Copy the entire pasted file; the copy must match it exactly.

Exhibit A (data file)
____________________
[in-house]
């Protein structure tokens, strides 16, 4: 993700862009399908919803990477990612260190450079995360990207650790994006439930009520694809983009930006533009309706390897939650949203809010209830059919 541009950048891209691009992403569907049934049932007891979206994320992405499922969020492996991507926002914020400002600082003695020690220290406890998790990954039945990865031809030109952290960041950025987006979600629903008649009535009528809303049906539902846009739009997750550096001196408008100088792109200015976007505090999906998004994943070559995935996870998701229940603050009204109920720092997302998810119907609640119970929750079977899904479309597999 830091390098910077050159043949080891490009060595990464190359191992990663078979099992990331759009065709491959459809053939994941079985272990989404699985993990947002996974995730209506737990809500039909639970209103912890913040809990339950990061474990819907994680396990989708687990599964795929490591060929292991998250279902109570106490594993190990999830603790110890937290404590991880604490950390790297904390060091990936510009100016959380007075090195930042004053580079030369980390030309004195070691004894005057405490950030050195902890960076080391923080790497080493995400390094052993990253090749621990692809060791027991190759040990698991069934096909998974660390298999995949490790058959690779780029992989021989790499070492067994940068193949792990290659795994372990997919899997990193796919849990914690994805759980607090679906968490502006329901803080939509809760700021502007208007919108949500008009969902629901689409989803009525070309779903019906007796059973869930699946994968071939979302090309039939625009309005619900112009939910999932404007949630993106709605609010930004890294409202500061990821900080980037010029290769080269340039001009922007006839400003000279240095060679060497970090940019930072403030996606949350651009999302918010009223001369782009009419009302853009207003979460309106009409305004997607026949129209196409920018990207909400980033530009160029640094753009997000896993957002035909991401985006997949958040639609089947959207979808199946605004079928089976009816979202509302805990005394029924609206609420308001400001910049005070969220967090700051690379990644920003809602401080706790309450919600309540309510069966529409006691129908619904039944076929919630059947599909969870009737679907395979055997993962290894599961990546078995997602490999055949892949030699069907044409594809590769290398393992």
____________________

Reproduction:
[in-house]
């Protein structure tokens, strides 16, 4: 993700862009399908919803990477990612260190450079995360990207650790994006439930009520694809983009930006533009309706390897939650949203809010209830059919 541009950048891209691009992403569907049934049932007891979206994320992405499922969020492996991507926002914020400002600082003695020690220290406890998790990954039945990865031809030109952290960041950025987006979600629903008649009535009528809303049906539902846009739009997750550096001196408008100088792109200015976007505090999906998004994943070559995935996870998701229940603050009204109920720092997302998810119907609640119970929750079977899904479309597999 830091390098910077050159043949080891490009060595990464190359191992990663078979099992990331759009065709491959459809053939994941079985272990989404699985993990947002996974995730209506737990809500039909639970209103912890913040809990339950990061474990819907994680396990989708687990599964795929490591060929292991998250279902109570106490594993190990999830603790110890937290404590991880604490950390790297904390060091990936510009100016959380007075090195930042004053580079030369980390030309004195070691004894005057405490950030050195902890960076080391923080790497080493995400390094052993990253090749621990692809060791027991190759040990698991069934096909998974660390298999995949490790058959690779780029992989021989790499070492067994940068193949792990290659795994372990997919899997990193796919849990914690994805759980607090679906968490502006329901803080939509809760700021502007208007919108949500008009969902629901689409989803009525070309779903019906007796059973869930699946994968071939979302090309039939625009309005619900112009939910999932404007949630993106709605609010930004890294409202500061990821900080980037010029290769080269340039001009922007006839400003000279240095060679060497970090940019930072403030996606949350651009999302918010009223001369782009009419009302853009207003979460309106009409305004997607026949129209196409920018990207909400980033530009160029640094753009997000896993957002035909991401985006997949958040639609089947959207979808199946605004079928089976009816979202509302805990005394029924609206609420308001400001910049005070969220967090700051690379990644920003809602401080706790309450919600309540309510069966529409006691129908619904039944076929919630059947599909969870009737679907395979055997993962290894599961990546078995997602490999055949892949030699069907044409594809590769290398393992």